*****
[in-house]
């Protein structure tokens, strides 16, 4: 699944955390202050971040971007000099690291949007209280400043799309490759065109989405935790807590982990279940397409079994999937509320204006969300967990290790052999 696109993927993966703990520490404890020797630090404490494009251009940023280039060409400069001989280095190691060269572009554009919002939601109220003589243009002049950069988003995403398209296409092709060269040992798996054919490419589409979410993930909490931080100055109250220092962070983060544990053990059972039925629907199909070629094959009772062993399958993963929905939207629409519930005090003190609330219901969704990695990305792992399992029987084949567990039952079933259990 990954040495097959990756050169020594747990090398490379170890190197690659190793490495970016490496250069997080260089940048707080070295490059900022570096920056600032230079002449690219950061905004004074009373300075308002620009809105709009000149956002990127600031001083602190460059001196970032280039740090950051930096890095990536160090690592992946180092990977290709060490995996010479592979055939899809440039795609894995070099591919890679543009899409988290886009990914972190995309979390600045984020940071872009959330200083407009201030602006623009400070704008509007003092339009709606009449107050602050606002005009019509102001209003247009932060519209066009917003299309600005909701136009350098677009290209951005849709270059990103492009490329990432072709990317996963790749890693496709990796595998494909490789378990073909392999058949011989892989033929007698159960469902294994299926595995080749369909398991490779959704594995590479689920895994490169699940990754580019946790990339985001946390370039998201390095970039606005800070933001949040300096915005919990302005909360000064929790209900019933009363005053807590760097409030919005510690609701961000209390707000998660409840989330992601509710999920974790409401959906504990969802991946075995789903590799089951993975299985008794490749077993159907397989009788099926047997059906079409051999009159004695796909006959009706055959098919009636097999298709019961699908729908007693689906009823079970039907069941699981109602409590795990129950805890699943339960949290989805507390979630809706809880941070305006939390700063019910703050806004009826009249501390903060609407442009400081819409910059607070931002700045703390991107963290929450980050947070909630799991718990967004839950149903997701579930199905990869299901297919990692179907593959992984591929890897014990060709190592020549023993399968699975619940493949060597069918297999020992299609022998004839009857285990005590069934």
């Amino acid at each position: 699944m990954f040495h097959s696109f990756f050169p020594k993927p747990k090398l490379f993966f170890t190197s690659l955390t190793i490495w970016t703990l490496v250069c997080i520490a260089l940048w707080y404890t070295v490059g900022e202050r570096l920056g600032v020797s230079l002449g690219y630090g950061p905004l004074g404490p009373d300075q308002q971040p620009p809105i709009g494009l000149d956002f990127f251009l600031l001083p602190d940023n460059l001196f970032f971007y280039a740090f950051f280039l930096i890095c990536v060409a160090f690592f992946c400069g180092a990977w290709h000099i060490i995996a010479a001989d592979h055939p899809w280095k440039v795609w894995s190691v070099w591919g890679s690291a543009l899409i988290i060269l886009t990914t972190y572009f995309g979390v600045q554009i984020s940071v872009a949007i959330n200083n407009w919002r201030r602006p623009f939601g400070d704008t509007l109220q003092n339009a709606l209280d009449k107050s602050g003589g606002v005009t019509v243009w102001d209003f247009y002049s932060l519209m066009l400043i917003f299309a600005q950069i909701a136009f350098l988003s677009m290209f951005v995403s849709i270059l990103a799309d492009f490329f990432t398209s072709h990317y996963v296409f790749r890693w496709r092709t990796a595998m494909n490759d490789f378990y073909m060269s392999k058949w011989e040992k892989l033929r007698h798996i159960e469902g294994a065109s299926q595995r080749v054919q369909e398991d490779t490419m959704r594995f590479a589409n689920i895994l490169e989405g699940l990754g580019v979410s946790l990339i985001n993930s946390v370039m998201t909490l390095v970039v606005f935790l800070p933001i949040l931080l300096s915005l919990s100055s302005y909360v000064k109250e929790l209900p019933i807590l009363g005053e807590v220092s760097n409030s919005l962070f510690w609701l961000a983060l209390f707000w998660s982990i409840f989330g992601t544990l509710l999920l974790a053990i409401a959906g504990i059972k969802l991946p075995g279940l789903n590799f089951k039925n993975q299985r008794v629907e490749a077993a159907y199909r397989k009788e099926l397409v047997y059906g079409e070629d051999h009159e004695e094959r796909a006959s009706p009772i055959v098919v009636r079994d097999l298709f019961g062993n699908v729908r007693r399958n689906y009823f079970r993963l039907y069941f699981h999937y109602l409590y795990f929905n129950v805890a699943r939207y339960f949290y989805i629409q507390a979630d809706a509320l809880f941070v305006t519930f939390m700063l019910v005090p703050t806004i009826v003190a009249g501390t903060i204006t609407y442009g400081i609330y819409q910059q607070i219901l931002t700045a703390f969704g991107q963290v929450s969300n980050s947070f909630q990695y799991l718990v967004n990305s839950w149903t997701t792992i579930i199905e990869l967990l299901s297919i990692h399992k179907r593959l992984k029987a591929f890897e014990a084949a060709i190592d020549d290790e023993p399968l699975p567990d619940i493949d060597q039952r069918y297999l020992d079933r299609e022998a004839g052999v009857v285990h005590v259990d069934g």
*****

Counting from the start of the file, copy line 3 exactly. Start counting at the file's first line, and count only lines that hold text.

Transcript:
């Amino acid at each position: 699944m990954f040495h097959s696109f990756f050169p020594k993927p747990k090398l490379f993966f170890t190197s690659l955390t190793i490495w970016t703990l490496v250069c997080i520490a260089l940048w707080y404890t070295v490059g900022e202050r570096l920056g600032v020797s230079l002449g690219y630090g950061p905004l004074g404490p009373d300075q308002q971040p620009p809105i709009g494009l000149d956002f990127f251009l600031l001083p602190d940023n460059l001196f970032f971007y280039a740090f950051f280039l930096i890095c990536v060409a160090f690592f992946c400069g180092a990977w290709h000099i060490i995996a010479a001989d592979h055939p899809w280095k440039v795609w894995s190691v070099w591919g890679s690291a543009l899409i988290i060269l886009t990914t972190y572009f995309g979390v600045q554009i984020s940071v872009a949007i959330n200083n407009w919002r201030r602006p623009f939601g400070d704008t509007l109220q003092n339009a709606l209280d009449k107050s602050g003589g606002v005009t019509v243009w102001d209003f247009y002049s932060l519209m066009l400043i917003f299309a600005q950069i909701a136009f350098l988003s677009m290209f951005v995403s849709i270059l990103a799309d492009f490329f990432t398209s072709h990317y996963v296409f790749r890693w496709r092709t990796a595998m494909n490759d490789f378990y073909m060269s392999k058949w011989e040992k892989l033929r007698h798996i159960e469902g294994a065109s299926q595995r080749v054919q369909e398991d490779t490419m959704r594995f590479a589409n689920i895994l490169e989405g699940l990754g580019v979410s946790l990339i985001n993930s946390v370039m998201t909490l390095v970039v606005f935790l800070p933001i949040l931080l300096s915005l919990s100055s302005y909360v000064k109250e929790l209900p019933i807590l009363g005053e807590v220092s760097n409030s919005l962070f510690w609701l961000a983060l209390f707000w998660s982990i409840f989330g992601t544990l509710l999920l974790a053990i409401a959906g504990i059972k969802l991946p075995g279940l789903n590799f089951k039925n993975q299985r008794v629907e490749a077993a159907y199909r397989k009788e099926l397409v047997y059906g079409e070629d051999h009159e004695e094959r796909a006959s009706p009772i055959v098919v009636r079994d097999l298709f019961g062993n699908v729908r007693r399958n689906y009823f079970r993963l039907y069941f699981h999937y109602l409590y795990f929905n129950v805890a699943r939207y339960f949290y989805i629409q507390a979630d809706a509320l809880f941070v305006t519930f939390m700063l019910v005090p703050t806004i009826v003190a009249g501390t903060i204006t609407y442009g400081i609330y819409q910059q607070i219901l931002t700045a703390f969704g991107q963290v929450s969300n980050s947070f909630q990695y799991l718990v967004n990305s839950w149903t997701t792992i579930i199905e990869l967990l299901s297919i990692h399992k179907r593959l992984k029987a591929f890897e014990a084949a060709i190592d020549d290790e023993p399968l699975p567990d619940i493949d060597q039952r069918y297999l020992d079933r299609e022998a004839g052999v009857v285990h005590v259990d069934g």